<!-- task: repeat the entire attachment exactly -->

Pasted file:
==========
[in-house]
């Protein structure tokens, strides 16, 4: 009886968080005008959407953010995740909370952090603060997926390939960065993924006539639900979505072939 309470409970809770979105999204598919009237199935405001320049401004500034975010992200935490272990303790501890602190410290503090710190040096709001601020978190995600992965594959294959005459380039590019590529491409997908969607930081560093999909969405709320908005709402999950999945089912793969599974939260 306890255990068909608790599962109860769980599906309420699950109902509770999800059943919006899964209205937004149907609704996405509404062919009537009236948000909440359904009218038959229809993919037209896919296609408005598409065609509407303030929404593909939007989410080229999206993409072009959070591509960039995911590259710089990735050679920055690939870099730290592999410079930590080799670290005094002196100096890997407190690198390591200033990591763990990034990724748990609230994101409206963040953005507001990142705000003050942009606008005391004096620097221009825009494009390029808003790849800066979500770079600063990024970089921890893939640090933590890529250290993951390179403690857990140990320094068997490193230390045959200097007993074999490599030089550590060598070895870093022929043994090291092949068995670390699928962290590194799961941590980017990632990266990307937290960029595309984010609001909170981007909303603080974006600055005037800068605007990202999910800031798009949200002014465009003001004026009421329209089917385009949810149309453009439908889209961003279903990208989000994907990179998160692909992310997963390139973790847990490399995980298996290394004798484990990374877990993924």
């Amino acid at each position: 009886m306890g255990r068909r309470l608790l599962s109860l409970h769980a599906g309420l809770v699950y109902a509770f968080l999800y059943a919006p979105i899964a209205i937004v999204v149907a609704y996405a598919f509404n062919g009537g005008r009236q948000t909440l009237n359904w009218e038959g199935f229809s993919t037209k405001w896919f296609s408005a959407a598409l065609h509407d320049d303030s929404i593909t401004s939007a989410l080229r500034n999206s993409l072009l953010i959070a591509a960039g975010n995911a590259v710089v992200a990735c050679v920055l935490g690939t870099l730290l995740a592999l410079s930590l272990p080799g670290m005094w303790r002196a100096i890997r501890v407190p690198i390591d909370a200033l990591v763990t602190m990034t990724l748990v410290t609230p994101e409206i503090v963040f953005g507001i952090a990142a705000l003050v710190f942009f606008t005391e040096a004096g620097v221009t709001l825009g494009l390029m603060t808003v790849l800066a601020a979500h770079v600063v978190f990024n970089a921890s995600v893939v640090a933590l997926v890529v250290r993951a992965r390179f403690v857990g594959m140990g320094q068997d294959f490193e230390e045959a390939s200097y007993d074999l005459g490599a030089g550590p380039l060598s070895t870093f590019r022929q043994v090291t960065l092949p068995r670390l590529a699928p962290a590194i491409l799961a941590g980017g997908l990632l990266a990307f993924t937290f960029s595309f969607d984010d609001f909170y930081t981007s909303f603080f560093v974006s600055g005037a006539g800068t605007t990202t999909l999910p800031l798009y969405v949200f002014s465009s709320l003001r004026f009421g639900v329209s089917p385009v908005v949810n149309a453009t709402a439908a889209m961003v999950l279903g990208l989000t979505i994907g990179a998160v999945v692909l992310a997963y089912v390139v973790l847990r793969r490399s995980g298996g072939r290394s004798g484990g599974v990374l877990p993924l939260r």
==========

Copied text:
[in-house]
């Protein structure tokens, strides 16, 4: 009886968080005008959407953010995740909370952090603060997926390939960065993924006539639900979505072939 309470409970809770979105999204598919009237199935405001320049401004500034975010992200935490272990303790501890602190410290503090710190040096709001601020978190995600992965594959294959005459380039590019590529491409997908969607930081560093999909969405709320908005709402999950999945089912793969599974939260 306890255990068909608790599962109860769980599906309420699950109902509770999800059943919006899964209205937004149907609704996405509404062919009537009236948000909440359904009218038959229809993919037209896919296609408005598409065609509407303030929404593909939007989410080229999206993409072009959070591509960039995911590259710089990735050679920055690939870099730290592999410079930590080799670290005094002196100096890997407190690198390591200033990591763990990034990724748990609230994101409206963040953005507001990142705000003050942009606008005391004096620097221009825009494009390029808003790849800066979500770079600063990024970089921890893939640090933590890529250290993951390179403690857990140990320094068997490193230390045959200097007993074999490599030089550590060598070895870093022929043994090291092949068995670390699928962290590194799961941590980017990632990266990307937290960029595309984010609001909170981007909303603080974006600055005037800068605007990202999910800031798009949200002014465009003001004026009421329209089917385009949810149309453009439908889209961003279903990208989000994907990179998160692909992310997963390139973790847990490399995980298996290394004798484990990374877990993924």
């Amino acid at each position: 009886m306890g255990r068909r309470l608790l599962s109860l409970h769980a599906g309420l809770v699950y109902a509770f968080l999800y059943a919006p979105i899964a209205i937004v999204v149907a609704y996405a598919f509404n062919g009537g005008r009236q948000t909440l009237n359904w009218e038959g199935f229809s993919t037209k405001w896919f296609s408005a959407a598409l065609h509407d320049d303030s929404i593909t401004s939007a989410l080229r500034n999206s993409l072009l953010i959070a591509a960039g975010n995911a590259v710089v992200a990735c050679v920055l935490g690939t870099l730290l995740a592999l410079s930590l272990p080799g670290m005094w303790r002196a100096i890997r501890v407190p690198i390591d909370a200033l990591v763990t602190m990034t990724l748990v410290t609230p994101e409206i503090v963040f953005g507001i952090a990142a705000l003050v710190f942009f606008t005391e040096a004096g620097v221009t709001l825009g494009l390029m603060t808003v790849l800066a601020a979500h770079v600063v978190f990024n970089a921890s995600v893939v640090a933590l997926v890529v250290r993951a992965r390179f403690v857990g594959m140990g320094q068997d294959f490193e230390e045959a390939s200097y007993d074999l005459g490599a030089g550590p380039l060598s070895t870093f590019r022929q043994v090291t960065l092949p068995r670390l590529a699928p962290a590194i491409l799961a941590g980017g997908l990632l990266a990307f993924t937290f960029s595309f969607d984010d609001f909170y930081t981007s909303f603080f560093v974006s600055g005037a006539g800068t605007t990202t999909l999910p800031l798009y969405v949200f002014s465009s709320l003001r004026f009421g639900v329209s089917p385009v908005v949810n149309a453009t709402a439908a889209m961003v999950l279903g990208l989000t979505i994907g990179a998160v999945v692909l992310a997963y089912v390139v973790l847990r793969r490399s995980g298996g072939r290394s004798g484990g599974v990374l877990p993924l939260r």